We start off the Friday’s Africa news review in Egypt, newly elected President Mohammed Mursi yesterday swore in the new cabinet at a ceremony in Cairo, the BBC reports.
The ministers were selected by Prime Minister-designate Hisham Qandil, who earlier called for Egyptians to rally behind “a people’s government.”
Only four ministers from President Mursi’s Muslim Brotherhood were given posts.
Field Marshal Hussein Tantawi, who ruled Egypt after Hosni Mubarak stepped down and remains as defence minister.
The cabinet, formed more than a month after the Islamist President Mohamed Morsi took office, reflects the precarious balance of power between Morsi and the military, which had ruled the country before Morsi took office.
Finance Minister Mumtaz al-Said, who served in a military-appointed government, will keep his post, although Morsi’s Muslim Brotherhood had strongly opposed his budget.
The military retains broad powers, including legislative authority.
He promised an inclusive government, with women and Christians represented. The cabinet line-up includes only two women – one of them is a Christian.
Morsi, who campaigned on reviving Egypt’s economy and quickly restoring its deteriorating security, is eager to push through his programme with a technocratic government, his aides had said.
In Nigeria, rights group Amnesty International said on Friday investigations into Shell oil spills in Nigeria were a “fiasco”, alleging the company repeatedly blamed sabotage in an effort to avoid responsibility, News24 reports.
“No matter what evidence is presented to Shell about oil spills, they constantly hide behind the ‘sabotage’ excuse and dodge their responsibility for massive pollution that is due to their failure to properly maintain their infrastructure,” Audrey Gaughran, director of global issues at Amnesty, said in a statement.
The London-based rights group accused the Anglo-Dutch oil major of ignoring evidence that the latest spill in the Delta’s Bodo Creek area, discovered in June, was caused by pipeline corrosion.
Bodo Creek saw two major oil spills in 2008 over which the Anglo-Dutch petroleum giant is being sued in a London court by 11,000 Bodo residents.
“Shell have said locally that the spill looks like sabotage, and they completely ignore the evidence of corrosion,” said Stevyn Obodoekwe of the Centre for Environment, Human Rights and Development, which co-authored the Amnesty statement.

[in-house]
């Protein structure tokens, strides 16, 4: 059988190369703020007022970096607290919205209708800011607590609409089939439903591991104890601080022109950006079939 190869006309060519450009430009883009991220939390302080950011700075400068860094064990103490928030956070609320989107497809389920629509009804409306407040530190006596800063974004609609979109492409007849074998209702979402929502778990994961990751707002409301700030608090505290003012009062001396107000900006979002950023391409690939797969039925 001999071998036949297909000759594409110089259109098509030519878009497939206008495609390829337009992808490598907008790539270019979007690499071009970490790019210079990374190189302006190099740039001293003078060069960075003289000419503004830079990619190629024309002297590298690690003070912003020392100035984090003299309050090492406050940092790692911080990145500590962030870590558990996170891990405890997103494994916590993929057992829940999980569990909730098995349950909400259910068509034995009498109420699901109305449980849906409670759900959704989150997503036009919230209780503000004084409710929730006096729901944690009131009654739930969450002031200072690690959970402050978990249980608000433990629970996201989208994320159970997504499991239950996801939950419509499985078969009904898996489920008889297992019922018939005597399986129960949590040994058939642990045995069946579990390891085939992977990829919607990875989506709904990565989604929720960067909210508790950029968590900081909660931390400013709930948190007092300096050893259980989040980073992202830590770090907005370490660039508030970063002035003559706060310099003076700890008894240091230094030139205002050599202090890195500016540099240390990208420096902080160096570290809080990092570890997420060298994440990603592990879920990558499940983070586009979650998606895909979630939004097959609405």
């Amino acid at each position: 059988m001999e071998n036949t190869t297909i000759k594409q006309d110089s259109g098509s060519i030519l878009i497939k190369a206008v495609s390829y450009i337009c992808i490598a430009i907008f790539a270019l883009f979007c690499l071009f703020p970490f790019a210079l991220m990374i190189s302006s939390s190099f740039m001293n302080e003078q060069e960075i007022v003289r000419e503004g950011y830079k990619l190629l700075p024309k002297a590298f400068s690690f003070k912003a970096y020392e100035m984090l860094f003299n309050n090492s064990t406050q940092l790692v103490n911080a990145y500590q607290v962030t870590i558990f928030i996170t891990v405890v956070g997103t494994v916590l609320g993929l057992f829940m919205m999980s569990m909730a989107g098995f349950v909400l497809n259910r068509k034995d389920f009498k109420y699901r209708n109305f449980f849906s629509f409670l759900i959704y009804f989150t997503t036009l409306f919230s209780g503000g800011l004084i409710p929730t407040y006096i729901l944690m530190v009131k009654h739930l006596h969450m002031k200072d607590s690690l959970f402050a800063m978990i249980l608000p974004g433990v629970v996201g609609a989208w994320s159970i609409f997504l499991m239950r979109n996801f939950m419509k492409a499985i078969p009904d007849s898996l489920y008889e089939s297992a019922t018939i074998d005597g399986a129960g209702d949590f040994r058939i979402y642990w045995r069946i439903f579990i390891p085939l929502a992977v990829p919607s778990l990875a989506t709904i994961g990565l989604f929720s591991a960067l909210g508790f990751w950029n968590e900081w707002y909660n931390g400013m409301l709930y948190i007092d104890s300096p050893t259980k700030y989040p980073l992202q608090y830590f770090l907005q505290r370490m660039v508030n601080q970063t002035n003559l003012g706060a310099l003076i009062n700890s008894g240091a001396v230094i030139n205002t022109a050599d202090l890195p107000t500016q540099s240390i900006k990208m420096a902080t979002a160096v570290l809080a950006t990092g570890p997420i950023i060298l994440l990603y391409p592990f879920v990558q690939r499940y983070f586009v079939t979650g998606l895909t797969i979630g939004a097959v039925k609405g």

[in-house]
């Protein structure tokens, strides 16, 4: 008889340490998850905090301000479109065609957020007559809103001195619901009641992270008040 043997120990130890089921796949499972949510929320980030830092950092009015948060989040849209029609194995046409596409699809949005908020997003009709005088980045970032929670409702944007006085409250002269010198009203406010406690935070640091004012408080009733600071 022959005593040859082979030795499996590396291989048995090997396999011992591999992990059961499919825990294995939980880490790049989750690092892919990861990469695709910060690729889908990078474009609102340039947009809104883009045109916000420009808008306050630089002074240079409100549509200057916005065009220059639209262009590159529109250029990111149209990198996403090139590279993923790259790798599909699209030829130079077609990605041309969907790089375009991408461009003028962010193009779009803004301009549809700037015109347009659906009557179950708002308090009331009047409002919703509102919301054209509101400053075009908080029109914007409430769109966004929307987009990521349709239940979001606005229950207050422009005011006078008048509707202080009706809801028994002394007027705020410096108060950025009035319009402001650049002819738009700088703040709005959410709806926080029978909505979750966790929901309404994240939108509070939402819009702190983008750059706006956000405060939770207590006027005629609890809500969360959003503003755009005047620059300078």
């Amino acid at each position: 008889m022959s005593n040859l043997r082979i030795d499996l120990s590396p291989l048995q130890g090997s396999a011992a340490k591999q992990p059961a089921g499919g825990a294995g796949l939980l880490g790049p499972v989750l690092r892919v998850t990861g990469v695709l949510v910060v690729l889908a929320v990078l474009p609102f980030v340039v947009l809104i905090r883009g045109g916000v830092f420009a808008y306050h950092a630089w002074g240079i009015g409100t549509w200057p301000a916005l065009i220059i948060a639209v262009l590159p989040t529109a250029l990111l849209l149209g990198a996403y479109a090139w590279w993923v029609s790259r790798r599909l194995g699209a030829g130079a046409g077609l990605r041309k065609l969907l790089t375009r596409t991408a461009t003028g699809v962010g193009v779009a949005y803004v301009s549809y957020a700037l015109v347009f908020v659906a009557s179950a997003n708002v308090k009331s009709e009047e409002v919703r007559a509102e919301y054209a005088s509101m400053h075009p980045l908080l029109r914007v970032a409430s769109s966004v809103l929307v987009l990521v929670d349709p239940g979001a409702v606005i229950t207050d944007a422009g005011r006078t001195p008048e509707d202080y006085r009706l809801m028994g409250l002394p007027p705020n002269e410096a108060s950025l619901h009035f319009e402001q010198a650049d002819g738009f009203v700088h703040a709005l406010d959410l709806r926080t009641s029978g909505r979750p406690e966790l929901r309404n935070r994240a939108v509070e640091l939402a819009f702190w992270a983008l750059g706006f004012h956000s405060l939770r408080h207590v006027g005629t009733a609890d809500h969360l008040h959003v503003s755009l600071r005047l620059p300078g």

“This has generated a lot of confusion and some anger in the community,” he added.
Sabotage is a worsening problem in the Delta, where oil thieves often blast into pipelines and siphon off crude for sale on the black market.
Some estimates suggest Nigeria loses 150,000 barrels of crude per day to oil theft, known locally as bunkering.
Mrs Clinton is the highest-ranking US official to visit South Sudan since it gained independence last July.
A UN deadline for the nations to resolve disputes over their border and oil transit fees passed on Thursday.
Arriving from Senegal via the Ugandan capital Kampala, she will spend several hours in South Sudan’s capital, Juba, where she will hold talks with President Salva Kiir before returning to Uganda later on Friday.
US Secretary of State Hillary Clinton will highlight Washington’s concern over unresolved issues between Sudan and South Sudan during a visit Friday to the state born a year ago from the partition of Sudan.
After spending the night in the Ugandan capital Kampala, Clinton was to head for South Sudan’s capital Juba, becoming the highest-ranking US official to visit the world’s newest nation since it became independent on July 9, 2011.
Even while showing continued support to South Sudan Clinton “will express our continued concern about the lack of movement in the resolution of the key issues that divide the two countries”, the official said.